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Do Polish people have a problem saying "I don't know" or "no"?


solaris783 4 | 7
22 Feb 2014 #1
I know a lot of cultures do, and in my short experience in Krakow, I'm wondering if Polish people do as well.
I seem to encounter it a lot, but maybe my personal experience is skewed. General questions, like "where is the closest bus stop?" are answered with generalities and hand-waving rather than concrete answers, like, "oh, they're everywhere" which doesn't help me at all but tells me that maybe they don't want to admit they don't know. They could say, "I don't know, but they are not hard to find", but they don't. If I say, "Does that station have an automated public transit machine", they'll say "yes" even if it doesn't, rather than "I don't know", or even "I think so, but I'm not sure". Even "Does this bus take me to Old Town", will be answered with "yes", instead of what they really mean, "No, but you can take it to a station where you can switch to one that does"; although one time the answer was "you can take any bus to get there". Gee thanks! I told a clerk at a restaurant that I can't eat anything with wheat like general flour, breads, etc, then asked if their soup has any, to which she responded "No" even though it did. Perhaps she just wanted a sale, or perhaps she was confunsed, but I was in a world of hurt afterwards. There are many more examples, but I don't want this to sound like a rant. I just want to tell people that saying, "I don't know" is more helpful than a misleading answer, but I don't know if it would sink in.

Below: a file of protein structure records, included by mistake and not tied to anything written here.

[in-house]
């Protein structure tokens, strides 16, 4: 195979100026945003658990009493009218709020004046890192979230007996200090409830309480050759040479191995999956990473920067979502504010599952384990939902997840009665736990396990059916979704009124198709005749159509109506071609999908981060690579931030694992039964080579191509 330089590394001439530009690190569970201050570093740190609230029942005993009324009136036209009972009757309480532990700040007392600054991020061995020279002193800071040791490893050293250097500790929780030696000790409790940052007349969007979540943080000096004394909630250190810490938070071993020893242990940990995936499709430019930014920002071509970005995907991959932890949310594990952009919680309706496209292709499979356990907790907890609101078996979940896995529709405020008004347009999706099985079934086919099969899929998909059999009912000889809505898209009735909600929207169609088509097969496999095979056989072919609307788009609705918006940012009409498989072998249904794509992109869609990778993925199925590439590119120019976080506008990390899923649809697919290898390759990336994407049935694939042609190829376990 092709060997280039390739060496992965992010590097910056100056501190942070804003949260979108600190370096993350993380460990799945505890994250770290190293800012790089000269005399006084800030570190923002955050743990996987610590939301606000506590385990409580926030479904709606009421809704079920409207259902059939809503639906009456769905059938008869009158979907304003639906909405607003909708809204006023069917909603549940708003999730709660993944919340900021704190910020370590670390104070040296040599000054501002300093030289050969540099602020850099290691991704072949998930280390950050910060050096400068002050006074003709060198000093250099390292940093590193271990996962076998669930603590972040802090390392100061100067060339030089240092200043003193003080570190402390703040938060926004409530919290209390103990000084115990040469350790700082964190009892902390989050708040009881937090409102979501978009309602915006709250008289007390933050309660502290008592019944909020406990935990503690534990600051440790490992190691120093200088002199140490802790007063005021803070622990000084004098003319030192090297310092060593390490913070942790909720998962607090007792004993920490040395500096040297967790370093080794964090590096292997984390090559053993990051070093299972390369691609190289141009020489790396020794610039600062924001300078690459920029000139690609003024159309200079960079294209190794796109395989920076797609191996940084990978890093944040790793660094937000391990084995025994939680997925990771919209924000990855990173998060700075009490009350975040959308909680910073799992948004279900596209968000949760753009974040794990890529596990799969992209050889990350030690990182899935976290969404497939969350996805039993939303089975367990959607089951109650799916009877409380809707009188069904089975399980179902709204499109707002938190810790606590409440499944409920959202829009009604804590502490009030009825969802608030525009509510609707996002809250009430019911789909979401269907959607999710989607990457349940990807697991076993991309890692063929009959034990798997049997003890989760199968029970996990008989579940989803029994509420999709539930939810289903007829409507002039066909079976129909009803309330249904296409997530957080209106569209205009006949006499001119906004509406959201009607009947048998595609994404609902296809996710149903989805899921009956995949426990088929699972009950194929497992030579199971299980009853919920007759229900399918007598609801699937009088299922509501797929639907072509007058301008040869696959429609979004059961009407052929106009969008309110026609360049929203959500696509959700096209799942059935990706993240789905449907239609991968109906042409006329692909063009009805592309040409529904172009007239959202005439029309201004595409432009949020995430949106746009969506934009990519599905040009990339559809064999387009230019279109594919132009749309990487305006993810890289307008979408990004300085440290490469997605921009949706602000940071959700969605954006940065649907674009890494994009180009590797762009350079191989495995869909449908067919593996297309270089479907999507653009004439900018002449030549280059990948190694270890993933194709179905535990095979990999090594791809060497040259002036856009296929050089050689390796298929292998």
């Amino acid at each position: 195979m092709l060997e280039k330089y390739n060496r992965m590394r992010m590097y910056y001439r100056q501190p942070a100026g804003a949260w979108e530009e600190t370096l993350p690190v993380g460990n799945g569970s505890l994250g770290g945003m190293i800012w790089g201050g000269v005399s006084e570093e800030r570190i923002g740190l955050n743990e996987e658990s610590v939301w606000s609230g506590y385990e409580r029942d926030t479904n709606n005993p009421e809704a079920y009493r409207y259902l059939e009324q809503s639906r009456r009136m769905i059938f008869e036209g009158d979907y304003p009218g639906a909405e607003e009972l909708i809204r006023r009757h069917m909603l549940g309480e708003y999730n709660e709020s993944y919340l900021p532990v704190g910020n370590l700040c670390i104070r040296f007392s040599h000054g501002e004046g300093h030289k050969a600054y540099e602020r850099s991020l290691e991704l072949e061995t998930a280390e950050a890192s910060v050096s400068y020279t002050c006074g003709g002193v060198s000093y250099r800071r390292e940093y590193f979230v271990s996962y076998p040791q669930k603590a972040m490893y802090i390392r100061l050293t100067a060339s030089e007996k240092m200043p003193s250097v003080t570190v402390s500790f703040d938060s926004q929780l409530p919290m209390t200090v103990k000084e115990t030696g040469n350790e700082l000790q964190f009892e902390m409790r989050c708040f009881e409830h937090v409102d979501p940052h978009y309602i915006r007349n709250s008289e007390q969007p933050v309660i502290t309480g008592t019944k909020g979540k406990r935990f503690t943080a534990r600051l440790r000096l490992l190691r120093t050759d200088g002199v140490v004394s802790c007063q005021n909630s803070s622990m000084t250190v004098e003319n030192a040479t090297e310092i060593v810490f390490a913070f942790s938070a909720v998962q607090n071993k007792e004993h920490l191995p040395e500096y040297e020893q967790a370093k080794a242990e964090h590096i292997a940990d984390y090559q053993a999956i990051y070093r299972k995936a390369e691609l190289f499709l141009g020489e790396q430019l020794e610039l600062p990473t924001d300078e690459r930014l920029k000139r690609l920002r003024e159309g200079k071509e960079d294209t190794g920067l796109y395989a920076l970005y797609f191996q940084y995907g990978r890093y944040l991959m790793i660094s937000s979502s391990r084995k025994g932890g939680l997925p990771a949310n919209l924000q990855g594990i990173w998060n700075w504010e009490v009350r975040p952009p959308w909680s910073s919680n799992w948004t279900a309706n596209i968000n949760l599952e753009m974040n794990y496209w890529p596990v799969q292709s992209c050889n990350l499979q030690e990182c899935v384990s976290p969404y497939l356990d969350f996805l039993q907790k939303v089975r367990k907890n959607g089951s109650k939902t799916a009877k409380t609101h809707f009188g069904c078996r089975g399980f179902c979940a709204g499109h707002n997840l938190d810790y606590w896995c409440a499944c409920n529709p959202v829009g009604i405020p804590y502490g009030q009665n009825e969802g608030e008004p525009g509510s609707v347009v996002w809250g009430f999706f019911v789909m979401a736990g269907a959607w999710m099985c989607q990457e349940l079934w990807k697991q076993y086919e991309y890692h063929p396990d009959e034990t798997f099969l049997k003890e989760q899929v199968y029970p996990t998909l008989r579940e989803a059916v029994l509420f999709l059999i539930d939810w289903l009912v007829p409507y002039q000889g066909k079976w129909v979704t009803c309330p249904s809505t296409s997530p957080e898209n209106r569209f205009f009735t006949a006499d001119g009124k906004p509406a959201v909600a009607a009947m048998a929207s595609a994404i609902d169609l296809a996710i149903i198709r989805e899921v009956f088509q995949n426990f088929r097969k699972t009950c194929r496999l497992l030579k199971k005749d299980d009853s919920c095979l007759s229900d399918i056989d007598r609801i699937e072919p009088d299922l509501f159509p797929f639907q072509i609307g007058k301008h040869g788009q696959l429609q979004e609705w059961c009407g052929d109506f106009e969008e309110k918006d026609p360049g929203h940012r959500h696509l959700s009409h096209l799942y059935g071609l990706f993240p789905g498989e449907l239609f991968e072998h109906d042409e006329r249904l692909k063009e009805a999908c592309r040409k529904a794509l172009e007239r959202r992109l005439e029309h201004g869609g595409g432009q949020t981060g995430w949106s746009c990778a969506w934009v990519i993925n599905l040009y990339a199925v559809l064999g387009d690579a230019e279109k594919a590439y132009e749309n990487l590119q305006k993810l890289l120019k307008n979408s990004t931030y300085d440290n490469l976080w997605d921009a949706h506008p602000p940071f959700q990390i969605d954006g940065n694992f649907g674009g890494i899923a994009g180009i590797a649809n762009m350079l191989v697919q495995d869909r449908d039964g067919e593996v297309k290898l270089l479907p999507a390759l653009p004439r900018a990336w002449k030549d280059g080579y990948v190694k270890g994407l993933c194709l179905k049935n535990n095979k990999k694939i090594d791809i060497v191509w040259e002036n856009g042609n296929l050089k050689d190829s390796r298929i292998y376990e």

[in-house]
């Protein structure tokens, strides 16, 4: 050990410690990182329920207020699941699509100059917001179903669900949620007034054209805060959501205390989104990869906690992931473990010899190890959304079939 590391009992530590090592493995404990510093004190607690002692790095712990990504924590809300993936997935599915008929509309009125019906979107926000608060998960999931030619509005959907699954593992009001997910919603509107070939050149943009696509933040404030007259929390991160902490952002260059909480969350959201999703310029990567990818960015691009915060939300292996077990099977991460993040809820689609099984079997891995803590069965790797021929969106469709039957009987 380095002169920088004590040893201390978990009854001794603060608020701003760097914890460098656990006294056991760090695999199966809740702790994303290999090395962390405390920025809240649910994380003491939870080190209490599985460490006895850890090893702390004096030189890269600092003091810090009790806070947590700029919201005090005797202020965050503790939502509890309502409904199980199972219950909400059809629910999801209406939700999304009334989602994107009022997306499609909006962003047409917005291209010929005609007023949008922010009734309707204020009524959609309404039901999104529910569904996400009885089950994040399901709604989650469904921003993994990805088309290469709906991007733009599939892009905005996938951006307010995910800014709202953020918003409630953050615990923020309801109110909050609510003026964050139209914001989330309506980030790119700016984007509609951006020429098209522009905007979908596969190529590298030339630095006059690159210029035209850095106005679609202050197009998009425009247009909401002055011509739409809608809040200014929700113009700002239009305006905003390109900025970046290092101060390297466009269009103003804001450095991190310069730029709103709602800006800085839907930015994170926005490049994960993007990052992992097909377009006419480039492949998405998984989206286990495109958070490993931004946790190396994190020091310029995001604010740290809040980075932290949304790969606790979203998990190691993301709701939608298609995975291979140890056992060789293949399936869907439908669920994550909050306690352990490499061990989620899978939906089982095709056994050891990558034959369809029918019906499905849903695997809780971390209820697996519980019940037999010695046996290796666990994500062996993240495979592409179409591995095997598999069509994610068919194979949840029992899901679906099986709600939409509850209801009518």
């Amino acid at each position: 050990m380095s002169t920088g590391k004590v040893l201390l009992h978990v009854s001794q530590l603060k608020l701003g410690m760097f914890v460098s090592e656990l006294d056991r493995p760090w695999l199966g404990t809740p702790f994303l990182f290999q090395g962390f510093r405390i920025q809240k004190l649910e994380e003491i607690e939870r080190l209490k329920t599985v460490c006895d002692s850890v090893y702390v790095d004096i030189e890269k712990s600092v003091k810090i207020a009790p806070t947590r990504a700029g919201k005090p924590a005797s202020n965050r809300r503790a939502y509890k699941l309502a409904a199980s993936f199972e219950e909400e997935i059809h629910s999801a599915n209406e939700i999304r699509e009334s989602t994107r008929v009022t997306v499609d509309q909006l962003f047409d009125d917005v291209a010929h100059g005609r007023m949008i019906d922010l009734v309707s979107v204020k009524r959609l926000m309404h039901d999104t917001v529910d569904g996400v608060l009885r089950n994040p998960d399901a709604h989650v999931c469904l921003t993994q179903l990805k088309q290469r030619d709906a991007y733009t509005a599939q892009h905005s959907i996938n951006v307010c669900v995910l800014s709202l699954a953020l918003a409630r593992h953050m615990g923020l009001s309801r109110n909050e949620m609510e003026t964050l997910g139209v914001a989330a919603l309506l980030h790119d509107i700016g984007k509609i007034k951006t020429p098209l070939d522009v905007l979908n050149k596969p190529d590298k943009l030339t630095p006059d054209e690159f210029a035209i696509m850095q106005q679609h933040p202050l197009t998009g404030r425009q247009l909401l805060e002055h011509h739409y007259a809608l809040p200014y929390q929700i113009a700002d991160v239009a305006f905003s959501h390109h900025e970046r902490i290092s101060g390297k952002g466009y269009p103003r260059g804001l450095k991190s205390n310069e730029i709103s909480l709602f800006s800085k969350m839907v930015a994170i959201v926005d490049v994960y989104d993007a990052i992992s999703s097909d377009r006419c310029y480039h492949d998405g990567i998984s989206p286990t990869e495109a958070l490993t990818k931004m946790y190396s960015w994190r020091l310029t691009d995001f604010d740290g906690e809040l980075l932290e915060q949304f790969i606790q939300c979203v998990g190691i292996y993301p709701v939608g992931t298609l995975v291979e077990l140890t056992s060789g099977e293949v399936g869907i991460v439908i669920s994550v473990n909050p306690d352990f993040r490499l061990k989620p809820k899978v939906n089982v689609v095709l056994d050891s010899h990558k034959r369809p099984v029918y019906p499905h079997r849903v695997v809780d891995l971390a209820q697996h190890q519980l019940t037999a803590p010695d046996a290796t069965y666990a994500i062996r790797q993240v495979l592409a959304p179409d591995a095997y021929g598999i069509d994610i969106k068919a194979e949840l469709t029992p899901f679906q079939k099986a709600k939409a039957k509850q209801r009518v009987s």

If my premise is correct, is there a better way to ask Polish people questions?
Wulkan - | 3,251
22 Feb 2014 #2
is there a better way to ask Polish people questions?

do it in Polish
pam
22 Feb 2014 #3
General questions, like "where is the closest bus stop?" are answered with generalities and hand-waving rather than concrete answers, like, "oh, they're everywhere" which doesn't help me at all but tells me that maybe they don't want to admit they don't know.

Being more specific would probably help.
If you don't give a destination, what would be the point of directing you to the nearest bus stop?
Generally speaking, Poles are to the point and don't waste time on having unnecessary conversation, especially if they're in a hurry.
I don't think it's a question of them admitting that they don't know, more that you haven't given them enough information in the first place to provide you with the answer!
OP solaris783 4 | 7
22 Feb 2014 #4
do it in Polish

I did.

Being more specific would probably help.

Examples:
"Does that station [in the distance] have a ticket machine?"
A: "yes it does"... *No, it didn't*
"Is this the way to Gołębia street?"
A: "yes"... *It was in the opposite direction*
"Which way to the closest bus stop" 3 choices, 1 where I came from
A: "That way"... *The direction I had come from, at least a mile with no bus stops. Found one nearby around the corner*

...and several more examples.

So, this really doesn't seem cultural to you?
Idk, maybe locals like to screw with visitors? I asked a pretty good cross-section of people, I'd be surprised it's coincidence. It includes people I'm doing business with, who can only lose by screwing with me.